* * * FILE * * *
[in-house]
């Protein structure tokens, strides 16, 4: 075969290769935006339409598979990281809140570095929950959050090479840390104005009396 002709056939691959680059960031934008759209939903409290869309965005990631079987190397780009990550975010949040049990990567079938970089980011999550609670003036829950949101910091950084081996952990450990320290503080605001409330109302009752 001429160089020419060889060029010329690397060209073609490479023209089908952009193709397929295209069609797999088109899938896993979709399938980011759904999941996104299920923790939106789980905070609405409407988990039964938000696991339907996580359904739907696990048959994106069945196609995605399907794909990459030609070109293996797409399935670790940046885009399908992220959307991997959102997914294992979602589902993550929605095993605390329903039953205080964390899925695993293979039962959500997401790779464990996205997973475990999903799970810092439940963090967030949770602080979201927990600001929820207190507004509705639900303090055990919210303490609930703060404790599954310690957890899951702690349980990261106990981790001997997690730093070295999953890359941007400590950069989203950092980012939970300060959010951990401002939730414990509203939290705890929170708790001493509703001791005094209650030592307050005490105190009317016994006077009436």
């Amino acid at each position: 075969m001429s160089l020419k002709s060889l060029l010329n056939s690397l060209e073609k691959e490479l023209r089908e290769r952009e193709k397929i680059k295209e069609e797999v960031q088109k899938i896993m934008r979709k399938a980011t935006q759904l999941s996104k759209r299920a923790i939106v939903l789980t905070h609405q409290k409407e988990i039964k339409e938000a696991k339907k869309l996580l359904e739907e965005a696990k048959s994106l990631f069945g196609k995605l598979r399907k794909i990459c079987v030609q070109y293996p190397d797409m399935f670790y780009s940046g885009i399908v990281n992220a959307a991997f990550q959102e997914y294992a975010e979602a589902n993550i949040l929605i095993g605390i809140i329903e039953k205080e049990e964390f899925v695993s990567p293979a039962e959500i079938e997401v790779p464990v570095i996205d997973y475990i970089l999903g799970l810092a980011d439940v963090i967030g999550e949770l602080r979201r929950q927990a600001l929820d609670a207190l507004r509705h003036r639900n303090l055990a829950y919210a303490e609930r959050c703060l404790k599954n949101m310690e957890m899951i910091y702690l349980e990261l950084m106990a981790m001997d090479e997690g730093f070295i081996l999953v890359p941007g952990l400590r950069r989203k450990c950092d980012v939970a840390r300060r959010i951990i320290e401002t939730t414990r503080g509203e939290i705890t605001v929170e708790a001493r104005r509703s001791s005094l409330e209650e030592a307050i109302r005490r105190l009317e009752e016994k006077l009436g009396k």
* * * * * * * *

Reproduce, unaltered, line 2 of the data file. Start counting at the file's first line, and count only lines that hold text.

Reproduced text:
């Protein structure tokens, strides 16, 4: 075969290769935006339409598979990281809140570095929950959050090479840390104005009396 002709056939691959680059960031934008759209939903409290869309965005990631079987190397780009990550975010949040049990990567079938970089980011999550609670003036829950949101910091950084081996952990450990320290503080605001409330109302009752 001429160089020419060889060029010329690397060209073609490479023209089908952009193709397929295209069609797999088109899938896993979709399938980011759904999941996104299920923790939106789980905070609405409407988990039964938000696991339907996580359904739907696990048959994106069945196609995605399907794909990459030609070109293996797409399935670790940046885009399908992220959307991997959102997914294992979602589902993550929605095993605390329903039953205080964390899925695993293979039962959500997401790779464990996205997973475990999903799970810092439940963090967030949770602080979201927990600001929820207190507004509705639900303090055990919210303490609930703060404790599954310690957890899951702690349980990261106990981790001997997690730093070295999953890359941007400590950069989203950092980012939970300060959010951990401002939730414990509203939290705890929170708790001493509703001791005094209650030592307050005490105190009317016994006077009436």